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Collin Peterson

Collin Clark Peterson (born June 29, 1944) is an American politician, member of the Minnesota Democratic–Farmer–Labor Party and the U.S. Representative for, serving since 1991.

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Compliance cost

A compliance cost is expenditure of time or money in conforming with government requirements such as legislation or regulation.

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Congressional Research Service

The Congressional Research Service (CRS), known as Congress's think tank, is a public policy research arm of the United States Congress.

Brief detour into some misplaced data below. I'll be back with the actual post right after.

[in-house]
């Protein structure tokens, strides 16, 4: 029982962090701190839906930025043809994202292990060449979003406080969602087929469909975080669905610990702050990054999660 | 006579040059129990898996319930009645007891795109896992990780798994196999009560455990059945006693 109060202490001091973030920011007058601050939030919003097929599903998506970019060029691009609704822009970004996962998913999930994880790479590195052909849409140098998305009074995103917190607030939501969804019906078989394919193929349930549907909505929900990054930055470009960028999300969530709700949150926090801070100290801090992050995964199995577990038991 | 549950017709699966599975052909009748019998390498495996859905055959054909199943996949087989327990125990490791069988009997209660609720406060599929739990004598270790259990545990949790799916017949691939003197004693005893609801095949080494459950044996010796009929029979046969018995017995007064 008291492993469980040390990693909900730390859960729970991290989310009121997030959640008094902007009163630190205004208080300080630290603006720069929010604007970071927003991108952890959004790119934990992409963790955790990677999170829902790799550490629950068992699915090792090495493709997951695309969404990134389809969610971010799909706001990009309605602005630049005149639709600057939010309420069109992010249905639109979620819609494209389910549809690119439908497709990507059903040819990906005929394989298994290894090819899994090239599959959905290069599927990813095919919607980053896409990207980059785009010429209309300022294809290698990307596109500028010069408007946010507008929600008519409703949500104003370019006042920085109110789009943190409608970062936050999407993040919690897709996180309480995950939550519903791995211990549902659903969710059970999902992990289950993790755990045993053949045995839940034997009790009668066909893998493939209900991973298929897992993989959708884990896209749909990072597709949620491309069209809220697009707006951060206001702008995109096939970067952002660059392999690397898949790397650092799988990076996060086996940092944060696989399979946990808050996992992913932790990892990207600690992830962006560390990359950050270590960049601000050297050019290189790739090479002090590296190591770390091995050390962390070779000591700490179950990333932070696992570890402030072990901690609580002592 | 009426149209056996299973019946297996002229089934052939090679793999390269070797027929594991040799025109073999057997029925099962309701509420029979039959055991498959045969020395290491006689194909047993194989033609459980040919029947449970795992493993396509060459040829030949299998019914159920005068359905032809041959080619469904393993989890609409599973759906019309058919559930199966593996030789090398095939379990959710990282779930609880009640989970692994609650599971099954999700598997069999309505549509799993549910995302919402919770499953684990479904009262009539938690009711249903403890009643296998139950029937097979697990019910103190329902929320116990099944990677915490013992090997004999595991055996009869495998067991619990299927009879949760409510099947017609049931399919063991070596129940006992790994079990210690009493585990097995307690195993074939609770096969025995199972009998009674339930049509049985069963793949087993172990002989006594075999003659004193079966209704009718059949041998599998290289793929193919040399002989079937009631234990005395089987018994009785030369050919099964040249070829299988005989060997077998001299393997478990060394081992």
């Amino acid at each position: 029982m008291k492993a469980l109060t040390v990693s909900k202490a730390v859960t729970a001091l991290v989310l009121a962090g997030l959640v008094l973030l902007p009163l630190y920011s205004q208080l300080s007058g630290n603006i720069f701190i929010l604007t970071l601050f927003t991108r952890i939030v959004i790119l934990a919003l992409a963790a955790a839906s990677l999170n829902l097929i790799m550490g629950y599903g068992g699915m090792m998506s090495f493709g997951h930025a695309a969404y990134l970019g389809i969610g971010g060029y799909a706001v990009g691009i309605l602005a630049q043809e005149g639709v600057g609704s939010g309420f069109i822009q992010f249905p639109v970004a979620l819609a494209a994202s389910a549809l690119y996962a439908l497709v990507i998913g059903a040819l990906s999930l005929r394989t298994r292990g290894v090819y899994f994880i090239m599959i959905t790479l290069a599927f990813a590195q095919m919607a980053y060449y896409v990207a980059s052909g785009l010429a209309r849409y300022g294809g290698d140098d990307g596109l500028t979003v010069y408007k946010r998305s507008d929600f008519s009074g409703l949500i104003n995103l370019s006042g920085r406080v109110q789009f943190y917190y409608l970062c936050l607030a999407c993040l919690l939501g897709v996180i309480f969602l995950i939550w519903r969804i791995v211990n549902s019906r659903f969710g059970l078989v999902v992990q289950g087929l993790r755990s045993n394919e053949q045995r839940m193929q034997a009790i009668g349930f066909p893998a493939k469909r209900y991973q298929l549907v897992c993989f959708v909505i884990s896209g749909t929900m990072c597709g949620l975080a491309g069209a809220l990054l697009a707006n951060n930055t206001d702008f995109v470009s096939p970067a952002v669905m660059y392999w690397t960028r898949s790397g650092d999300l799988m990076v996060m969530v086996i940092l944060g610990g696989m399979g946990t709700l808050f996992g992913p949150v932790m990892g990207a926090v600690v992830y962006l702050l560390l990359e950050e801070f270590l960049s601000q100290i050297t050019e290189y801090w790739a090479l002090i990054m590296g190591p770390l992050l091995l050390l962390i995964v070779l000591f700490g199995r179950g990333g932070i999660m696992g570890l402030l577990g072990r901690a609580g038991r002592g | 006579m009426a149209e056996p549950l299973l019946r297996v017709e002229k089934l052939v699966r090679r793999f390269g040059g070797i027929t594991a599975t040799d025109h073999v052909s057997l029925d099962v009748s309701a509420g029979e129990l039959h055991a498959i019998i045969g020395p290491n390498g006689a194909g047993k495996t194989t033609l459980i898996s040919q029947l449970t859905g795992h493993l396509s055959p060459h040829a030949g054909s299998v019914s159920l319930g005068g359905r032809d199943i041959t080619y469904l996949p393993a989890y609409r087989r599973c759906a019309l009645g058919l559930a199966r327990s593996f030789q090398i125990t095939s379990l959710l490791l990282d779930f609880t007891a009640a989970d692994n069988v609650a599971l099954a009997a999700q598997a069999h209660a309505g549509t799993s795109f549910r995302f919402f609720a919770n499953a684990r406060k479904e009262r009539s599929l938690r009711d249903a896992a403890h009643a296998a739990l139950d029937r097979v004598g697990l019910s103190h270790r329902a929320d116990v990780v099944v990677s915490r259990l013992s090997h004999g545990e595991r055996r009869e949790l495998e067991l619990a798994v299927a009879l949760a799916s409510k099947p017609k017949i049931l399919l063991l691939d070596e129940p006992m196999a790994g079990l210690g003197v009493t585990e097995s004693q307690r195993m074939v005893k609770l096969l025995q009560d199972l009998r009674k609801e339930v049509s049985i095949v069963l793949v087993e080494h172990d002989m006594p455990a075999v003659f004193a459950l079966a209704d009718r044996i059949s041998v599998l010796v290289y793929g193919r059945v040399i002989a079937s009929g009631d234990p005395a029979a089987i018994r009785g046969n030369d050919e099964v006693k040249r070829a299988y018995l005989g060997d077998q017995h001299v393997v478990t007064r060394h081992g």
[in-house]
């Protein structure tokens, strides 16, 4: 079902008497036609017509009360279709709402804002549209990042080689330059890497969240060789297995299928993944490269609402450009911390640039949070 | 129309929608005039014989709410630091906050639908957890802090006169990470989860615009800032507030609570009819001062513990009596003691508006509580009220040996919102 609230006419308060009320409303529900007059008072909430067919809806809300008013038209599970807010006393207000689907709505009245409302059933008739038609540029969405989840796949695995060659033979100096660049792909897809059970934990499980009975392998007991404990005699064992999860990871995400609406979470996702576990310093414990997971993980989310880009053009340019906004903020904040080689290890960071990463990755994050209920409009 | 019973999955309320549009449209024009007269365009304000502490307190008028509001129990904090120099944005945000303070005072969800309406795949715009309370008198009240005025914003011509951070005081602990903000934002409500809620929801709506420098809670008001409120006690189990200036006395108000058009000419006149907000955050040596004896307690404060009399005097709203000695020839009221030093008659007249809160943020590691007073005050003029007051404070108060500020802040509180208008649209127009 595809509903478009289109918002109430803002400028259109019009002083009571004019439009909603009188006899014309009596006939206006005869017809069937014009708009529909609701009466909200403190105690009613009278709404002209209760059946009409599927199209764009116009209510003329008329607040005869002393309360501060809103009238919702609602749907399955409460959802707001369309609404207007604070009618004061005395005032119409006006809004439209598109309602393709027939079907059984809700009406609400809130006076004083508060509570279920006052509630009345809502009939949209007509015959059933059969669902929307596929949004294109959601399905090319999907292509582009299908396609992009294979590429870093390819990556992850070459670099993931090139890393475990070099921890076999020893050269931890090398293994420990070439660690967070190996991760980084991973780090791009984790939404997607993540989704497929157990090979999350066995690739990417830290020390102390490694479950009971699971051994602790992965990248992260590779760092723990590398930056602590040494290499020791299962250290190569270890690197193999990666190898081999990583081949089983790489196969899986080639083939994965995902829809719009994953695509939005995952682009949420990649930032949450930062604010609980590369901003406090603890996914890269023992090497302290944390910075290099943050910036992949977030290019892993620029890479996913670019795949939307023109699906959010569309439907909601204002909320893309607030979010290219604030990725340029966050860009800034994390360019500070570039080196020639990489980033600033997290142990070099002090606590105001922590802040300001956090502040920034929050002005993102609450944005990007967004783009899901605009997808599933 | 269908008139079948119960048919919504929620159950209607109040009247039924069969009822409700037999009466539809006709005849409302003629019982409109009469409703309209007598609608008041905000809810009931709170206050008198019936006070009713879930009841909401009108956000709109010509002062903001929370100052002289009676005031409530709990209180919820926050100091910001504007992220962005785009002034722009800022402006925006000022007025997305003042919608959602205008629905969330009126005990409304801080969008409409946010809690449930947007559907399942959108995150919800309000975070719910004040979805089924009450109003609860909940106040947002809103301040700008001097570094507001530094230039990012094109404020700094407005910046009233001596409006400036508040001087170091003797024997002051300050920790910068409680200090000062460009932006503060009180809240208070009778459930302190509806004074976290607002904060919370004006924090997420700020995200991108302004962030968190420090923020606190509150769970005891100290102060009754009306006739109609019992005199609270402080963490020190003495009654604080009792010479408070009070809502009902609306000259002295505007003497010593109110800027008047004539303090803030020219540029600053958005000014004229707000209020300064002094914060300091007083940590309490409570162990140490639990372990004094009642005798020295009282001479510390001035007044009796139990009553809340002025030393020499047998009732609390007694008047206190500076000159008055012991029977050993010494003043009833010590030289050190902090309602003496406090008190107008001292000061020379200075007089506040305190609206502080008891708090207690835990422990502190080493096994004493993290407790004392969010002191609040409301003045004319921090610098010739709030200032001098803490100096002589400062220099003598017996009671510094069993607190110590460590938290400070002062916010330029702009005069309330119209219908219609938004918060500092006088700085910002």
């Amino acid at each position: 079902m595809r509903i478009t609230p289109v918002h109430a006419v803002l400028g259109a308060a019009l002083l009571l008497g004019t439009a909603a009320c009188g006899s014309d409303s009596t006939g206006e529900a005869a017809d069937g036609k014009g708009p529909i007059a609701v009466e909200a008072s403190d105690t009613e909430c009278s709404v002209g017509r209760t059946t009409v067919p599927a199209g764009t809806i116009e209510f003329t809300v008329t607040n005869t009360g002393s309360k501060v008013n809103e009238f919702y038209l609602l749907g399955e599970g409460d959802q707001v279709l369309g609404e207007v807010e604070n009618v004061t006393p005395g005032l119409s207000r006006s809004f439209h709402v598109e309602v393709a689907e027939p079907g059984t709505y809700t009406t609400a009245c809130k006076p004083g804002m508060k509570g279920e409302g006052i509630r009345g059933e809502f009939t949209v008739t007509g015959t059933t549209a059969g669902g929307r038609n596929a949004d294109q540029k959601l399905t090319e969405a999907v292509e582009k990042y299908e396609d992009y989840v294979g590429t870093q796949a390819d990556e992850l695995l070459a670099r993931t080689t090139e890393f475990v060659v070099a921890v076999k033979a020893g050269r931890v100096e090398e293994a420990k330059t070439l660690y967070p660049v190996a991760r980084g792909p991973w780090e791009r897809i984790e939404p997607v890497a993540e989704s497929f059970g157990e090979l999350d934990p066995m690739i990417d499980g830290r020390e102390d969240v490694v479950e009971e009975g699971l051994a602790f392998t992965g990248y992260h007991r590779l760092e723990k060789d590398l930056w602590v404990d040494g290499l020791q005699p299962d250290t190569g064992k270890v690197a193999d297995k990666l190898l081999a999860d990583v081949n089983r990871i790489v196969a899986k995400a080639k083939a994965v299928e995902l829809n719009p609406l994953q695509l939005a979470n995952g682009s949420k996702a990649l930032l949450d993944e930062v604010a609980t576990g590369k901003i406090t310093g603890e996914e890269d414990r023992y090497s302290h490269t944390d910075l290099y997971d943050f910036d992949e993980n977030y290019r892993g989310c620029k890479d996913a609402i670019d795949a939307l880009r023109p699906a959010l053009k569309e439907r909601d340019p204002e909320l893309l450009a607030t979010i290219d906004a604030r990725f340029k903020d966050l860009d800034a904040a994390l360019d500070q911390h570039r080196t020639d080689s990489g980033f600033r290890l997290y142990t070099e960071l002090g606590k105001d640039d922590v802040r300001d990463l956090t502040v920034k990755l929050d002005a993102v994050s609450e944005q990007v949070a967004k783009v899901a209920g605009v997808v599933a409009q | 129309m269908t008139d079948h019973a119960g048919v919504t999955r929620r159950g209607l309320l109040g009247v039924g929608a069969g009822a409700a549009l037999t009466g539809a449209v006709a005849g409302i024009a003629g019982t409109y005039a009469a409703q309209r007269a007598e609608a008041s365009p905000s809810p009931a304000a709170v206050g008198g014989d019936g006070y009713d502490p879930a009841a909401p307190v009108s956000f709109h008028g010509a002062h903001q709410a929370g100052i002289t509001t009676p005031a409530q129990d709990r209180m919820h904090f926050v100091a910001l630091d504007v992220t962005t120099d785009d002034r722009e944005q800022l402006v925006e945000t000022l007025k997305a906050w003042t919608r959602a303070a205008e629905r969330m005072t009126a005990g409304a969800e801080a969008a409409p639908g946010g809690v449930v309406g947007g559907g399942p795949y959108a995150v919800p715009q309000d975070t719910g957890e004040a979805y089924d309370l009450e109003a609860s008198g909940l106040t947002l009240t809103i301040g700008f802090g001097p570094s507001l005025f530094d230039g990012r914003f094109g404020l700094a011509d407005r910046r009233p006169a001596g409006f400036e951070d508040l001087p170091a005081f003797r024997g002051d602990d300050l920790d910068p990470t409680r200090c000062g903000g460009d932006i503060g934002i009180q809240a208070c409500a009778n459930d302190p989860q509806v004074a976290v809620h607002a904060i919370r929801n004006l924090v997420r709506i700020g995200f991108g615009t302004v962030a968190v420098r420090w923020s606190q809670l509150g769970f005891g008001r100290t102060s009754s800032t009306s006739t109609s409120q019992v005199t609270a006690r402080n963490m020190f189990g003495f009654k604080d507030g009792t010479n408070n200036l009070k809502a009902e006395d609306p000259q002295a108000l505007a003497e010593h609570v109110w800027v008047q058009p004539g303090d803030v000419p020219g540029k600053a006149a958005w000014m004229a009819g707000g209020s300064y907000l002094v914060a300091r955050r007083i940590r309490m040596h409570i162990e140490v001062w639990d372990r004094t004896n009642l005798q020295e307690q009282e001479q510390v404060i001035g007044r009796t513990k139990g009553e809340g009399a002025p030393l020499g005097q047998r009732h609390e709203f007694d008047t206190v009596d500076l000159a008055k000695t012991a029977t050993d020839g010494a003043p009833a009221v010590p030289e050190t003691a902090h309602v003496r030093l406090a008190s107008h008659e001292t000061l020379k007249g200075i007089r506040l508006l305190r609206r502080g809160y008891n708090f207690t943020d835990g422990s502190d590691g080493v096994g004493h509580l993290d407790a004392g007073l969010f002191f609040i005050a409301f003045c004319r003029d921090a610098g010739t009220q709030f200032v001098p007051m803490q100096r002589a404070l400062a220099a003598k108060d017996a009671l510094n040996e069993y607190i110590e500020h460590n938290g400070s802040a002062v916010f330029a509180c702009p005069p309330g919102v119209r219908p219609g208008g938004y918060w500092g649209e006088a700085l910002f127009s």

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Constitutional amendment

A constitutional amendment refers to the modification of the Constitution of a nation or state.

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Constitutionality

Constitutionality is the condition of acting in accordance with an applicable constitution; the status of a law, a procedure, or an act's accordance with the laws or guidelines set forth in the applicable constitution.

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Consumption (economics)

Consumption is a major concept in economics and is also studied by many other social sciences.

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Consumption tax

A consumption tax is a tax on spending on goods and services.

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Corporate tax in the United States